I review “Heart of Darkness”

This story is supposed to be one of the Most Important Stories ever written. I’m not going to go into why (Western Civilization vs. the Primitive Jungly Darkness racism blah blah blah). I’d never bothered to read it, having gone to school during the education system’s brief hiatus from Dead White Malelandia. Anyway, I finally read it some time last year. Here is my review. (Full disclosure: this is elaborated from a comment I left on another website.)

I decided to finally read “Heart of Darkness” and found it on Gutenberg or some other free e-text website. I’m doing this catch-up thing with the so-called Western Canon; not because I think that all the works therein are the greatest things ever written, but because they’re part of my civilization’s history and if I’m going to fight certain aspects of Western culture I need to know where these ideas are coming from. So, to the story. I was… unimpressed. The plot is simple: a European guy goes to a country in Africa to look for another European guy. He takes a boat down a river through a jungle, finds the guy, the guy dies, the narrator returns. And that’s it. There’s not a lot of action. And I’m not sure why I should care about the characters: neurotic, coddled white guy leaves “civilization” for the scary jungle, realizes during the journey that he’s out of reach of warm beds, hot baths, and people who care about his feefees to the exclusion of all else, and doesn’t like it one bit. All the other white guys are typical of white guys in a white male supremacist society: they’ve always been on the top so have never had anything really difficult asked of them, and when they find themselves far away from the creature comforts they think they are entitled to they react like big babies and “go native” — that is, become supreme assholes that no actual “native” culture would tolerate from its own. Maybe in the 19th century this was a new, novel, horrifying concept, but now it’s old hat at the very least and I’ve never been interested in male characters who lose control. I think people who stay in control of themselves and are civilized and gracious no matter what their circumstances are so much more interesting.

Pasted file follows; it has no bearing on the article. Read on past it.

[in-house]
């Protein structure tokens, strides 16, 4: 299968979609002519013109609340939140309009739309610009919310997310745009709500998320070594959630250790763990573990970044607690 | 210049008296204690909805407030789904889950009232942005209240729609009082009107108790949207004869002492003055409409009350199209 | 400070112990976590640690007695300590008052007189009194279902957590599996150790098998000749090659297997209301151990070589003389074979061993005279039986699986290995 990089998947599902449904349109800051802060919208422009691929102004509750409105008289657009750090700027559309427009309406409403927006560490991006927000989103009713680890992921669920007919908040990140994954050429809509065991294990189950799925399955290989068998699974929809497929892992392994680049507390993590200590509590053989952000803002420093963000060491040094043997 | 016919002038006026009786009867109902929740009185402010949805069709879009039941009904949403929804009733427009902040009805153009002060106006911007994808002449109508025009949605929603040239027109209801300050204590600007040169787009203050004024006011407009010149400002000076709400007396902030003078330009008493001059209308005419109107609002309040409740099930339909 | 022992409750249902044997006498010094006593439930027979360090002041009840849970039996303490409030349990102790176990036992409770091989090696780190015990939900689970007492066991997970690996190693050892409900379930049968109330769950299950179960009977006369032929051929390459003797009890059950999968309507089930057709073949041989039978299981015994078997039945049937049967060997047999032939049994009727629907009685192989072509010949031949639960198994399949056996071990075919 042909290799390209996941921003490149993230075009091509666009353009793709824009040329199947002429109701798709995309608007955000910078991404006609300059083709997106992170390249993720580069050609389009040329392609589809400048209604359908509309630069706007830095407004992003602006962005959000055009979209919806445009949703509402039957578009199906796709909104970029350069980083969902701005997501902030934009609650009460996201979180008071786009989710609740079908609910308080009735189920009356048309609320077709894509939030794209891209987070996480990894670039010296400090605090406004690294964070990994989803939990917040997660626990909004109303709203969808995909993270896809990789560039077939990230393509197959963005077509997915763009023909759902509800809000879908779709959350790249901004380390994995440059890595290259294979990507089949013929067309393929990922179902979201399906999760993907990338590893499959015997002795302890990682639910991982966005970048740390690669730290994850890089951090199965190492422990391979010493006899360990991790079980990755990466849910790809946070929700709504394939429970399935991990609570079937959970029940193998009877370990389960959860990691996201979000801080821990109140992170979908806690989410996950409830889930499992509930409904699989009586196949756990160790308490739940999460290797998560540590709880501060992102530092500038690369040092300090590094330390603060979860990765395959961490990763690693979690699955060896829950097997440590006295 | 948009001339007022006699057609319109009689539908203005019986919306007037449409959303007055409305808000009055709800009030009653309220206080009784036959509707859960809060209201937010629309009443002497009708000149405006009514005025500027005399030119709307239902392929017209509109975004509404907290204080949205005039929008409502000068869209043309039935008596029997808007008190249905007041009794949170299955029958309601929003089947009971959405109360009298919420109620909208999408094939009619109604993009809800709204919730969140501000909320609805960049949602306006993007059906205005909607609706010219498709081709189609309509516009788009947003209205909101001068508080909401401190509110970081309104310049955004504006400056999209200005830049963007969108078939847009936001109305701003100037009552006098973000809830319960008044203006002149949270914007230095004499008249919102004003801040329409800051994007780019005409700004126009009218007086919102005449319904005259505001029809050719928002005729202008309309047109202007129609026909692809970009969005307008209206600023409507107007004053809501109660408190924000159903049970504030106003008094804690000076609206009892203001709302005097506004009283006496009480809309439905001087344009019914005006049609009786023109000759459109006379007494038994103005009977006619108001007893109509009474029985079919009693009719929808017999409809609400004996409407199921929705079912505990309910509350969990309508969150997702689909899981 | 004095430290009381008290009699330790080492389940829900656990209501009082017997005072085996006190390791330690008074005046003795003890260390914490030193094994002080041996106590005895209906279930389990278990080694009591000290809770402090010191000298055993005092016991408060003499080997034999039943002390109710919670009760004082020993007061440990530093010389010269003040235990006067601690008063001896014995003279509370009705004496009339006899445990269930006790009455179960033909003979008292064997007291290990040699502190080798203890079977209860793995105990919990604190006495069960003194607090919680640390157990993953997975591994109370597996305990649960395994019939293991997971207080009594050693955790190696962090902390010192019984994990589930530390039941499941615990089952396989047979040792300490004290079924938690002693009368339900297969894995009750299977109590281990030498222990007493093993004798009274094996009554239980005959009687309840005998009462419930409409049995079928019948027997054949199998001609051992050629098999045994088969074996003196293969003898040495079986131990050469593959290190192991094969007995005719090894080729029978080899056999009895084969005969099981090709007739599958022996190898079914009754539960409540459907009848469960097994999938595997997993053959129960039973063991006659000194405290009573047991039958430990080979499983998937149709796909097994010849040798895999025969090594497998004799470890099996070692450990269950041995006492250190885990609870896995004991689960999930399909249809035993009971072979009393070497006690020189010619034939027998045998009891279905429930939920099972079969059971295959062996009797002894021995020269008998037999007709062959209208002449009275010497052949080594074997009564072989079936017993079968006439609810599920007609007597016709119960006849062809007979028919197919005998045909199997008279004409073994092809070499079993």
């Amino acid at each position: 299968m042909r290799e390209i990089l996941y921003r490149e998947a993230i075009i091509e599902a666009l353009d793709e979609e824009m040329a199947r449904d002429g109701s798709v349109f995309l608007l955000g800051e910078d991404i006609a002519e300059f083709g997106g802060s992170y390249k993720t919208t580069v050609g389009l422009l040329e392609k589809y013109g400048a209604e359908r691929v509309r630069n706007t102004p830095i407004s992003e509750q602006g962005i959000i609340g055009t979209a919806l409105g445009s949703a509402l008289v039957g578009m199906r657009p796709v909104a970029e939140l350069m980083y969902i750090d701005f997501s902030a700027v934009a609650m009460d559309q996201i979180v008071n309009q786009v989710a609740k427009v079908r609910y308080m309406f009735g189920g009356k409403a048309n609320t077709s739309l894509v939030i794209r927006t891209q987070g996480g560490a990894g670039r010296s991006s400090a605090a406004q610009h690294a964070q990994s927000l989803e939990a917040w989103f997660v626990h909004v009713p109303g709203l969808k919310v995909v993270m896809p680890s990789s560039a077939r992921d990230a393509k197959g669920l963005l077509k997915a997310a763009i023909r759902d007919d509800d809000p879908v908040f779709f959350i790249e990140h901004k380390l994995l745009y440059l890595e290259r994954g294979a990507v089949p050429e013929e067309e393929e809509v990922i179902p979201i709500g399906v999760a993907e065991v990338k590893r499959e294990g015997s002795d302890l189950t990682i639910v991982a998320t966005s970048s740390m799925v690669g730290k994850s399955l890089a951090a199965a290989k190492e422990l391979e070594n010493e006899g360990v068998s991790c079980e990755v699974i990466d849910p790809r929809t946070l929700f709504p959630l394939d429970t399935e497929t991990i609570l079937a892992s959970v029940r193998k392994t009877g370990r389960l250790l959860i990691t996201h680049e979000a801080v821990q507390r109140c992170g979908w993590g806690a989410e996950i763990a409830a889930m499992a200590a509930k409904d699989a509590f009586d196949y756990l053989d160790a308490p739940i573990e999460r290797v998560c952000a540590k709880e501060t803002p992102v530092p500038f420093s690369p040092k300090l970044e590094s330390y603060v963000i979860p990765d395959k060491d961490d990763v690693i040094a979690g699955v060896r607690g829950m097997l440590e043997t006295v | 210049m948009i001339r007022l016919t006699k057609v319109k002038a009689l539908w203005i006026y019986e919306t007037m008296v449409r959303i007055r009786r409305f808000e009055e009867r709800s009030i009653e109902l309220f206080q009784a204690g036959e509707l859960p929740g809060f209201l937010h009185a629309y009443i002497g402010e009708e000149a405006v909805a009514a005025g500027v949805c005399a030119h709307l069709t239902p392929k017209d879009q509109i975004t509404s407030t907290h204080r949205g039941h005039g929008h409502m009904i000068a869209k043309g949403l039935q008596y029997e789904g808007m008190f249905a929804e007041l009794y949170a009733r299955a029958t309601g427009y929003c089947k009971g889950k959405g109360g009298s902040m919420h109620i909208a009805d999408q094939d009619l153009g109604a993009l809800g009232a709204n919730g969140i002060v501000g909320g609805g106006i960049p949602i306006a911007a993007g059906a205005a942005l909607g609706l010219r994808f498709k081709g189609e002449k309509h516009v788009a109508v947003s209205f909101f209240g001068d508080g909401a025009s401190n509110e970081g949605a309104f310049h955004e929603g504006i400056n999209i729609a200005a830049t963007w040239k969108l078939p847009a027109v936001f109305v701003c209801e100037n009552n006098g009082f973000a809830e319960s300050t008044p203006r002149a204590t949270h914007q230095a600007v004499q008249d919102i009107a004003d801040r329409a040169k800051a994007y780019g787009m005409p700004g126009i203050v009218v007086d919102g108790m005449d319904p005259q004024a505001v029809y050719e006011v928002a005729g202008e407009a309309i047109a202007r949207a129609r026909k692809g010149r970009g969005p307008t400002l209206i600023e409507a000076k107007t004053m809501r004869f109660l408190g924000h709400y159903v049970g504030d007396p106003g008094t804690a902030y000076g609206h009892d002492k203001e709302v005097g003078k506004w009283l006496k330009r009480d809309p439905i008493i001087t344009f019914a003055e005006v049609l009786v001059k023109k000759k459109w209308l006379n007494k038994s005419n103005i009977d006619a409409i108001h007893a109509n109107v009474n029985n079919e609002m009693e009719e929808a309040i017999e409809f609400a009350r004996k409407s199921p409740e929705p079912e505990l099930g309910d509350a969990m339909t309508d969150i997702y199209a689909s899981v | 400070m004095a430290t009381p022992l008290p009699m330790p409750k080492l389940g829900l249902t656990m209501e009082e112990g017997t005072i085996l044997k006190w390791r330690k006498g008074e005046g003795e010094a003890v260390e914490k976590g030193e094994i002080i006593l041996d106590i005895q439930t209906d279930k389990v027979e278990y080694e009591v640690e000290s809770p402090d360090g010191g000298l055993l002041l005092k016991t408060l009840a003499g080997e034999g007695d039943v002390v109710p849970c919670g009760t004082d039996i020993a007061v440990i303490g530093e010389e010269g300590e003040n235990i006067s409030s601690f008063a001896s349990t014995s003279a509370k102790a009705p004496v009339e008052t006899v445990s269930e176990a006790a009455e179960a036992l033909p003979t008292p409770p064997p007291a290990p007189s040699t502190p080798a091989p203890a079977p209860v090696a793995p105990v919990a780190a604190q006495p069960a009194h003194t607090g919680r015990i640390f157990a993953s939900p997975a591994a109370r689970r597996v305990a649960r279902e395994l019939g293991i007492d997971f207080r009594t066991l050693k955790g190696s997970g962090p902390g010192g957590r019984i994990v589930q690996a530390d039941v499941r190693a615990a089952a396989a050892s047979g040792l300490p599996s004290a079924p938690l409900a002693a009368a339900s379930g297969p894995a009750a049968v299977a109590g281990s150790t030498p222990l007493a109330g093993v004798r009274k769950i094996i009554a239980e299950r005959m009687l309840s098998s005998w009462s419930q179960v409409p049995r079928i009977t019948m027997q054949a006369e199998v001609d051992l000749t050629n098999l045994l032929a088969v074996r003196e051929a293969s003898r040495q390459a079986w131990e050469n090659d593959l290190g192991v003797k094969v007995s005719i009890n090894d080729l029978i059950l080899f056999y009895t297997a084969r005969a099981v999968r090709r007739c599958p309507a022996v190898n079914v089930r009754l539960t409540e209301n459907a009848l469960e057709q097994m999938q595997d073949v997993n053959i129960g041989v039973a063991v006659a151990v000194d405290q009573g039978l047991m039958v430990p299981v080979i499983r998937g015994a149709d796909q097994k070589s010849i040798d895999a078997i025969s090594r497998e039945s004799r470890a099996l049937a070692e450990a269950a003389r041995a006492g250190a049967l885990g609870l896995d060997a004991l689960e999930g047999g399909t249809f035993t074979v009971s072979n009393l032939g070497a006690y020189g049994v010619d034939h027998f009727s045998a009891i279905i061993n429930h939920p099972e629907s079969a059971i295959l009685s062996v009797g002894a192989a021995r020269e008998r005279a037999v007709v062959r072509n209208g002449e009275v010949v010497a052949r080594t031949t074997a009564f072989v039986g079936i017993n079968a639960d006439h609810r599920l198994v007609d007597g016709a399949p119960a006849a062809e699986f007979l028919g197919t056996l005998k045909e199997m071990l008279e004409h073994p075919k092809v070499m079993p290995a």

The theme of the story is supposed to be about how civilization is a safe haven from the darkness that lurks within the human soul, and that it’s all too easy to leave civilization and go into the darkness, civilization is so fragile, etc. About that: actually, in the story the protagonist was on a boat (a steamboat I think or at least it wasn’t a native canoe or raft) built by his civilization, which could at any moment turn around and take him safely back home, and in fact (spoiler!) it did. His quarry, Kurtz, died from being old and sick (as far as I can tell, the text doesn’t elaborate), which totally could happen in the middle of Victorian London as well as the “uncivilized” jungle. And actually, the guy had built a house, so it wasn’t like he was living on the ground covered in mud and worms. I’m afraid that “no civilization” is represented mostly by the scary dark jungle (well, it’s a fucking bunch of trees at night, of course it’s going to be dark), and worst of all, by the scary “primitive” native tribespeople, especially the female chieftain or whoever she was supposed to be. (Which character, however, struck me as a perfectly normal woman grieving normally and in a rather dignified if non-European fashion for someone she apparently had come to esteem. If Conrad meant to write her as some savage dark earth goddess capable of eating men’s hearts raw or whatever, he failed with this one. This character — unnamed — came off as more civilized than the pathetic white guys.)